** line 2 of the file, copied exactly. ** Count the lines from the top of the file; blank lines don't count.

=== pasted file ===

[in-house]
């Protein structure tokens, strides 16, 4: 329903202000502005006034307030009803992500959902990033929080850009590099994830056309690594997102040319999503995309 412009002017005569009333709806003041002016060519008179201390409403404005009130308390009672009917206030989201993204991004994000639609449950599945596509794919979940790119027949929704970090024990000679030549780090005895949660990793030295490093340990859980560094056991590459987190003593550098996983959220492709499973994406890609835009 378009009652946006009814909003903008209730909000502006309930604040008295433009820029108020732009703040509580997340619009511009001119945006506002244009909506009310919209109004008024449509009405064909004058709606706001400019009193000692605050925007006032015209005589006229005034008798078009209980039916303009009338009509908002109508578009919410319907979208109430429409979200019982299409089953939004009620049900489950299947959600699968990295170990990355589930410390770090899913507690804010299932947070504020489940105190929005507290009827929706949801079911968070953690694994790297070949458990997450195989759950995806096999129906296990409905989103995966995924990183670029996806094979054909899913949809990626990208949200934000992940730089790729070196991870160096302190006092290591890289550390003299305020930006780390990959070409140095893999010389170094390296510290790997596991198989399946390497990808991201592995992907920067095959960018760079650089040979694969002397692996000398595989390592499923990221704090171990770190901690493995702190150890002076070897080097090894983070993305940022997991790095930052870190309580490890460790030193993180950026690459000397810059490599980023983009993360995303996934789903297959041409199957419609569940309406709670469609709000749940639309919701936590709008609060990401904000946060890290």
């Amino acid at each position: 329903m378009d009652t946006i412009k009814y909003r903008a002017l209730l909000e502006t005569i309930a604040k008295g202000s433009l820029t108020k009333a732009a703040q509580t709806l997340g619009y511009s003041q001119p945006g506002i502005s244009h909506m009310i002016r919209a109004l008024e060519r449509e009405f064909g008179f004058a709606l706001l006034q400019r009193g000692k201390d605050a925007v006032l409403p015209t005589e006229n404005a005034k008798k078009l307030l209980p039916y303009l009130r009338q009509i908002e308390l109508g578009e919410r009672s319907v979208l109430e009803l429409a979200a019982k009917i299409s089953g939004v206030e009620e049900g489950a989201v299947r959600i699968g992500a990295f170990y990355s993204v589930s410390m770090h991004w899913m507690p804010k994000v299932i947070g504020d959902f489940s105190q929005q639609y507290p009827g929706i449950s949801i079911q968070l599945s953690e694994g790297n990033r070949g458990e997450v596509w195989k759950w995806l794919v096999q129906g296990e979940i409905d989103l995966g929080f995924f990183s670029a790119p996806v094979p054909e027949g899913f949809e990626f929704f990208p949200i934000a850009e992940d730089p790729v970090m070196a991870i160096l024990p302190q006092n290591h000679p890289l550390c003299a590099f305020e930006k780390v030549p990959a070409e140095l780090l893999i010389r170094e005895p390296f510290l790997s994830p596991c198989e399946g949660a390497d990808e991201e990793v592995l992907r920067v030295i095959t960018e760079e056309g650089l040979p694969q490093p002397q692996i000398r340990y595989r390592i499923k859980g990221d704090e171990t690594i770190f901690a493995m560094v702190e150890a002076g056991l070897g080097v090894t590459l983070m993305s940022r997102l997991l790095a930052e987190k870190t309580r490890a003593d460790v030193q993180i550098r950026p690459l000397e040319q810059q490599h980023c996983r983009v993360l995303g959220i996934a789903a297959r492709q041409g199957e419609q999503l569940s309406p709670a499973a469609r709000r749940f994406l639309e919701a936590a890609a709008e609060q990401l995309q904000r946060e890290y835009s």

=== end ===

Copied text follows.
């Protein structure tokens, strides 16, 4: 329903202000502005006034307030009803992500959902990033929080850009590099994830056309690594997102040319999503995309 412009002017005569009333709806003041002016060519008179201390409403404005009130308390009672009917206030989201993204991004994000639609449950599945596509794919979940790119027949929704970090024990000679030549780090005895949660990793030295490093340990859980560094056991590459987190003593550098996983959220492709499973994406890609835009 378009009652946006009814909003903008209730909000502006309930604040008295433009820029108020732009703040509580997340619009511009001119945006506002244009909506009310919209109004008024449509009405064909004058709606706001400019009193000692605050925007006032015209005589006229005034008798078009209980039916303009009338009509908002109508578009919410319907979208109430429409979200019982299409089953939004009620049900489950299947959600699968990295170990990355589930410390770090899913507690804010299932947070504020489940105190929005507290009827929706949801079911968070953690694994790297070949458990997450195989759950995806096999129906296990409905989103995966995924990183670029996806094979054909899913949809990626990208949200934000992940730089790729070196991870160096302190006092290591890289550390003299305020930006780390990959070409140095893999010389170094390296510290790997596991198989399946390497990808991201592995992907920067095959960018760079650089040979694969002397692996000398595989390592499923990221704090171990770190901690493995702190150890002076070897080097090894983070993305940022997991790095930052870190309580490890460790030193993180950026690459000397810059490599980023983009993360995303996934789903297959041409199957419609569940309406709670469609709000749940639309919701936590709008609060990401904000946060890290």